Abstract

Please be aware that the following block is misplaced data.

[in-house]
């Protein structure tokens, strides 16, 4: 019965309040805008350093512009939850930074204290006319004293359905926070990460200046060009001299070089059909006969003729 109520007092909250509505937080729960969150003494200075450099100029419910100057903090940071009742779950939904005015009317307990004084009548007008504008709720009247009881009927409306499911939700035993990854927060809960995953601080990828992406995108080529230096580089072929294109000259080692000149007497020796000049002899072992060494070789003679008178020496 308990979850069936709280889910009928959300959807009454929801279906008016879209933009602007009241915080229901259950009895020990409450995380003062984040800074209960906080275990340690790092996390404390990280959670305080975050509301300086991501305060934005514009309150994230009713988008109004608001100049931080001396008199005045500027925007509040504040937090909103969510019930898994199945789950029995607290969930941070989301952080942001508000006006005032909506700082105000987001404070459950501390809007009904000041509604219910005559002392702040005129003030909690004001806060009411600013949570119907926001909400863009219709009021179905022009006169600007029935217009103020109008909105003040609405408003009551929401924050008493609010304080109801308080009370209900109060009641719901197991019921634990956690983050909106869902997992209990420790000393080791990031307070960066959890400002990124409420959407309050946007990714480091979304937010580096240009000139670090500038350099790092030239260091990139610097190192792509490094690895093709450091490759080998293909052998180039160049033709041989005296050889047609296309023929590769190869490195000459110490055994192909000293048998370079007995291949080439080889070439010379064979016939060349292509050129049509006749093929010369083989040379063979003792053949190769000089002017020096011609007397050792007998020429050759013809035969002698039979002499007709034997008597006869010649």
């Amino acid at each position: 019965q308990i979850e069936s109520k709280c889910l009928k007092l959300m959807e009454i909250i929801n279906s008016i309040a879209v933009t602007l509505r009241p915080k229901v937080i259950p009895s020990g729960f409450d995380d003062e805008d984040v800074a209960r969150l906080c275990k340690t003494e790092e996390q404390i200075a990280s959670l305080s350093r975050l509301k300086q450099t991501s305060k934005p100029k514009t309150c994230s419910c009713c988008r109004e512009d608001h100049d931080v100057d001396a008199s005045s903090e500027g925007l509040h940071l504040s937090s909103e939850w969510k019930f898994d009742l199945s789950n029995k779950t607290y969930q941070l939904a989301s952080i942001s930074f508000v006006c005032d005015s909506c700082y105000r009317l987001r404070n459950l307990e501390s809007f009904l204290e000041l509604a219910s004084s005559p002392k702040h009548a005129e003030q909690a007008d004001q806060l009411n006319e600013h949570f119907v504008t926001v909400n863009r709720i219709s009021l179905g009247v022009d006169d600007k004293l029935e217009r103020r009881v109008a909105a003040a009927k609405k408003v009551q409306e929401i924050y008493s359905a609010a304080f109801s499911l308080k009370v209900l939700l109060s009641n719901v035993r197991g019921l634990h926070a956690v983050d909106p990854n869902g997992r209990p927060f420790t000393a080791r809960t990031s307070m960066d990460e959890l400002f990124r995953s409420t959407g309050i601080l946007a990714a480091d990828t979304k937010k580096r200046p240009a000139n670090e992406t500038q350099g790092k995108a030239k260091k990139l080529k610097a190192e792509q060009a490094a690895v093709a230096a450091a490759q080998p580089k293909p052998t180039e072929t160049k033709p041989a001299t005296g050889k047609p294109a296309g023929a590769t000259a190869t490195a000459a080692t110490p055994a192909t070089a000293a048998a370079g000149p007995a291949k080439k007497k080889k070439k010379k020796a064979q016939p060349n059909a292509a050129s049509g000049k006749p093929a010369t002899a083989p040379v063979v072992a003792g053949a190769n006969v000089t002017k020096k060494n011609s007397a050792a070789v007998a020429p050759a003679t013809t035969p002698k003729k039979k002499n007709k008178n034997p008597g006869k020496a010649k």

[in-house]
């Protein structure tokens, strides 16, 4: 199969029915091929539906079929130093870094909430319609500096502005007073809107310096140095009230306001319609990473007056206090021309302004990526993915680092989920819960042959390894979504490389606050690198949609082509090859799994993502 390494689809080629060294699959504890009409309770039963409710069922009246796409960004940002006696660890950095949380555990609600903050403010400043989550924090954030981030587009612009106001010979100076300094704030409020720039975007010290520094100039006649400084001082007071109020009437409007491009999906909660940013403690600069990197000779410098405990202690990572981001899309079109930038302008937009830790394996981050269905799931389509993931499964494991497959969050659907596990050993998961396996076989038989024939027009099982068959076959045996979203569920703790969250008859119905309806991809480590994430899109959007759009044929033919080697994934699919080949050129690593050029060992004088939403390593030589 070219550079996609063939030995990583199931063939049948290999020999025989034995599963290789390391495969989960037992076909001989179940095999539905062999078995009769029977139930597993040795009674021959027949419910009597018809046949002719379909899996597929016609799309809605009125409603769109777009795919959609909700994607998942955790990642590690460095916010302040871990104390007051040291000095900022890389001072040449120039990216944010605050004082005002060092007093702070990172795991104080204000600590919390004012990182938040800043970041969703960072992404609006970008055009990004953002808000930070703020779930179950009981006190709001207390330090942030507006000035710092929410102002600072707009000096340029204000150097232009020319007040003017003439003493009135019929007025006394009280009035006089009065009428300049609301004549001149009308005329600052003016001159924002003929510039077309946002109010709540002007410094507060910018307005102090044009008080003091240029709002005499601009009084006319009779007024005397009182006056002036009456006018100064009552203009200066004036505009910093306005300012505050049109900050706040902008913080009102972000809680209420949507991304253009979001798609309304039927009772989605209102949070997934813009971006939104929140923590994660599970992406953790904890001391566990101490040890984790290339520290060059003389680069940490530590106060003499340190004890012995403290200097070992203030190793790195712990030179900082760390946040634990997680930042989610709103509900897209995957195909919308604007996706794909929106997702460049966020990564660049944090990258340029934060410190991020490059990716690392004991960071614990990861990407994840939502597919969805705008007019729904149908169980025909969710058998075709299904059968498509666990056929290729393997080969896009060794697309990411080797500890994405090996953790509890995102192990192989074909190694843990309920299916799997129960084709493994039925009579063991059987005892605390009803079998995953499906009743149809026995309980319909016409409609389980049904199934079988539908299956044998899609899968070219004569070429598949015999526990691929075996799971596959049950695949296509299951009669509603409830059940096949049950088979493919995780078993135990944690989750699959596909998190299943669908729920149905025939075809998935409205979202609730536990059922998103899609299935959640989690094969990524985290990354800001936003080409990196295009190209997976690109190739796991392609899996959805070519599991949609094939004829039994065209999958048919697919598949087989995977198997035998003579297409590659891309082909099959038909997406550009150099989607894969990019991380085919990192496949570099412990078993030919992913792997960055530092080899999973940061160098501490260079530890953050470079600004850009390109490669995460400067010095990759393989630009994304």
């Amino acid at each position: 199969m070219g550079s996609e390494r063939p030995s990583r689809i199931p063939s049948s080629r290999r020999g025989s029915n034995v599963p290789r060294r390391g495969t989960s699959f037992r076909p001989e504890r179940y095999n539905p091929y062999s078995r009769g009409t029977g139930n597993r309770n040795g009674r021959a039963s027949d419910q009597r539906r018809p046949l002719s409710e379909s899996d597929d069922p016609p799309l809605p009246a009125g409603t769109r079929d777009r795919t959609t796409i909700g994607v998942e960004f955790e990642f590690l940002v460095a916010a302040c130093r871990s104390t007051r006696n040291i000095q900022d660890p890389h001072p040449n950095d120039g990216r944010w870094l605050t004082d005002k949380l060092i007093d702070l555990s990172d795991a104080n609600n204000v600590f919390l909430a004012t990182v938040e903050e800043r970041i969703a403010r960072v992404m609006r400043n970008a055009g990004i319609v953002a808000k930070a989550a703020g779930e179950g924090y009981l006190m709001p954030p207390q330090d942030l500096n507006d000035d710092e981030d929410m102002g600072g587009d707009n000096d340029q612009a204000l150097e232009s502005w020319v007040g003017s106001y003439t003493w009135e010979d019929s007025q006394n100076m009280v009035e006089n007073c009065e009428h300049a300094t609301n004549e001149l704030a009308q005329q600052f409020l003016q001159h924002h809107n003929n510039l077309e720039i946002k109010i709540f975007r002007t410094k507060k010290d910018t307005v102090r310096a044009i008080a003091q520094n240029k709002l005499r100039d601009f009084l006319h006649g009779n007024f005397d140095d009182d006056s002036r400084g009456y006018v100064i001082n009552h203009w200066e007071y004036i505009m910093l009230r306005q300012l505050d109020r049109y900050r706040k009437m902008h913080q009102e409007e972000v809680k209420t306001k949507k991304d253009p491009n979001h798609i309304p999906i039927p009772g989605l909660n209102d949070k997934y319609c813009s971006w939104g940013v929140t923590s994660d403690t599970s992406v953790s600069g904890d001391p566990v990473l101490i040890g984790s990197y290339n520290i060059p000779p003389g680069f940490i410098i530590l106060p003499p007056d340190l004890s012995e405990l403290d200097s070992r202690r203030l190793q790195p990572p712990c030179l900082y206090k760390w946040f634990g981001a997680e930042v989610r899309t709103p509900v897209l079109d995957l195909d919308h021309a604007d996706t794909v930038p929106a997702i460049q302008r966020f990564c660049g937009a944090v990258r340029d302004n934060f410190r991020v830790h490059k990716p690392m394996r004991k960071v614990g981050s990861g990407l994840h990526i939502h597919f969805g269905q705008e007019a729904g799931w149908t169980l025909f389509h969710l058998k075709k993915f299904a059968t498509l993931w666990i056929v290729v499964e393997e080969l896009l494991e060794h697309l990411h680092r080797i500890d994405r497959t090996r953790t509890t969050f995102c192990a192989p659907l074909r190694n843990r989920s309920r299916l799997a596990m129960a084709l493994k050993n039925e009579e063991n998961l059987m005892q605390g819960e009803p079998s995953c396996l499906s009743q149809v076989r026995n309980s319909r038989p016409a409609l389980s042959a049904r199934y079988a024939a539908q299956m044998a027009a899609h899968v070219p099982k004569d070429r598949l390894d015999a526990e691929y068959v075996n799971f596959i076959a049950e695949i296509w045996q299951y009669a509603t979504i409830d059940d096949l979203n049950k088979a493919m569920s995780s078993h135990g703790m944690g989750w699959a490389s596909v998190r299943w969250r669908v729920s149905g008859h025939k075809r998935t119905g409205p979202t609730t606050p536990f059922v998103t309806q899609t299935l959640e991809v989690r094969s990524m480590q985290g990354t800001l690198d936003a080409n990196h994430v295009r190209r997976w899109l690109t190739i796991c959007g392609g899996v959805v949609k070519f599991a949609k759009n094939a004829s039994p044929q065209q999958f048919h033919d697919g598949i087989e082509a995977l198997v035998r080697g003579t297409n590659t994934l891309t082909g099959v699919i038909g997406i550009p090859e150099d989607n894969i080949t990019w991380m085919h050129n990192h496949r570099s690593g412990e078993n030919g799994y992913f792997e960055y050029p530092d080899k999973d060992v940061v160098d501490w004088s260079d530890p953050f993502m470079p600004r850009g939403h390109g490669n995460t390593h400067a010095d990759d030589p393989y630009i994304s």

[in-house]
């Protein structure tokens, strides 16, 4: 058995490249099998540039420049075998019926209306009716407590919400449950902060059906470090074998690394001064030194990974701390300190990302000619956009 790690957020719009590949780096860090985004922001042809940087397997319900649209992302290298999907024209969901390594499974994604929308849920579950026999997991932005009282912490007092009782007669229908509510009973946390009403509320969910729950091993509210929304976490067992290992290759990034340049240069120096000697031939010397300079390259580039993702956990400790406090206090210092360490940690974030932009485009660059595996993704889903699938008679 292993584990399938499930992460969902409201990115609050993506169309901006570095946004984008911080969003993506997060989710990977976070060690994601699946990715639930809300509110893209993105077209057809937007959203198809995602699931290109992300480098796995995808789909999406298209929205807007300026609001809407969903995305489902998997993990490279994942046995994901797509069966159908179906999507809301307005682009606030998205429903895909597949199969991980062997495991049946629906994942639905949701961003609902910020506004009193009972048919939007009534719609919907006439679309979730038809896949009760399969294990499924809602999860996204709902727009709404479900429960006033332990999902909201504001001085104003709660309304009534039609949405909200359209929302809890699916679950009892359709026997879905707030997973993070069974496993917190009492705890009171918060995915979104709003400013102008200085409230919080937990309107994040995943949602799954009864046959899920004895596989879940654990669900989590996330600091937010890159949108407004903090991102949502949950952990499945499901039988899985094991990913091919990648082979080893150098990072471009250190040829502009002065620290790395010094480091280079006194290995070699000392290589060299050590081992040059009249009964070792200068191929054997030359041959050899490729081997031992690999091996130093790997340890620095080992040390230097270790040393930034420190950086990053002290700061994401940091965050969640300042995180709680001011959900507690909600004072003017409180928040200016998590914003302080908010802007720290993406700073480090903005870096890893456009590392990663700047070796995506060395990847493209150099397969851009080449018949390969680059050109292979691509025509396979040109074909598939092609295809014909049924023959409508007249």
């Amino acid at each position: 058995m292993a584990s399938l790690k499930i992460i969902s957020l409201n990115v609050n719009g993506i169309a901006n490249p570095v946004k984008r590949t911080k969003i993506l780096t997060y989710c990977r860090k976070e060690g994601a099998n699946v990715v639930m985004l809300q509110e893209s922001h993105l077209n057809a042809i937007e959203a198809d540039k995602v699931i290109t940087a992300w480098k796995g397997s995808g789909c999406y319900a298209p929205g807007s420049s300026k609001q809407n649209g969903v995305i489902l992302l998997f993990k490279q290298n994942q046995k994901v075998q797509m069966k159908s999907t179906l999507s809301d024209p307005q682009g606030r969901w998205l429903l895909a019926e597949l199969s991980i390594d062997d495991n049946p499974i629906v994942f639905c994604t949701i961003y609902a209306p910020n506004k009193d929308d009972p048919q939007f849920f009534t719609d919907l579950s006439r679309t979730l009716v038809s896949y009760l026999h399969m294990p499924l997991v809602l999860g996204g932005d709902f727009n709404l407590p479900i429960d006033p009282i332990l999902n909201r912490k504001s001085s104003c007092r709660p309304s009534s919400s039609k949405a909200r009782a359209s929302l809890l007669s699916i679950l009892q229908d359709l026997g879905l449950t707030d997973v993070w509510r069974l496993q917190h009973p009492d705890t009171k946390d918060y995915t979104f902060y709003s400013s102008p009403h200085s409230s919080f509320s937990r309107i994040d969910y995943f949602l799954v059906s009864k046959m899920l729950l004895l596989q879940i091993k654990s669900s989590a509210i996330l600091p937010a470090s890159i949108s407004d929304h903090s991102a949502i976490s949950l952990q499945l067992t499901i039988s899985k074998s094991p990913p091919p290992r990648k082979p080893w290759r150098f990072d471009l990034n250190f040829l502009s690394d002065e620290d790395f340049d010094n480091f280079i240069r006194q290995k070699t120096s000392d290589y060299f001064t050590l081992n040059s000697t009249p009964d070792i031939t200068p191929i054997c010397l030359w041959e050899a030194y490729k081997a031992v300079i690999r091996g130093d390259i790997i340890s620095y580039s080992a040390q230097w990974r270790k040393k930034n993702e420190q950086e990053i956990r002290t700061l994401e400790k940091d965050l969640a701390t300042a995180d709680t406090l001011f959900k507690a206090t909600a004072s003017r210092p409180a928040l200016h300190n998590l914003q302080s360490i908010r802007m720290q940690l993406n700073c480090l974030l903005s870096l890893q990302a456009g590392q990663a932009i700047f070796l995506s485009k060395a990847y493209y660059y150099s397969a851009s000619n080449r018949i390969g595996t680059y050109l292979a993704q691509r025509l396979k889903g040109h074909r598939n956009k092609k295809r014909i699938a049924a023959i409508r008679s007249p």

Silicon extracted and precipitated by siliceous algae indicate that the dissolved silicon levels of the Rio Negro, Brazil, are in part controlled by biological activity. Diatoms are the most prolific and adhesive eucaryotic microorganisms found in the study area; wood, leaves, and rocks serve as both solid substrates for the adhesive microbes and as nutrient sources. Scanning electron micrographs of the wood samples revealed a siliceous "gel" precipitated on both the outer surface and within the submerged wood. A biomineralization process was occurring, leading to the silicification of the wood sample. On a regional scale, this process may have important implications for the freshwater silica cycle.

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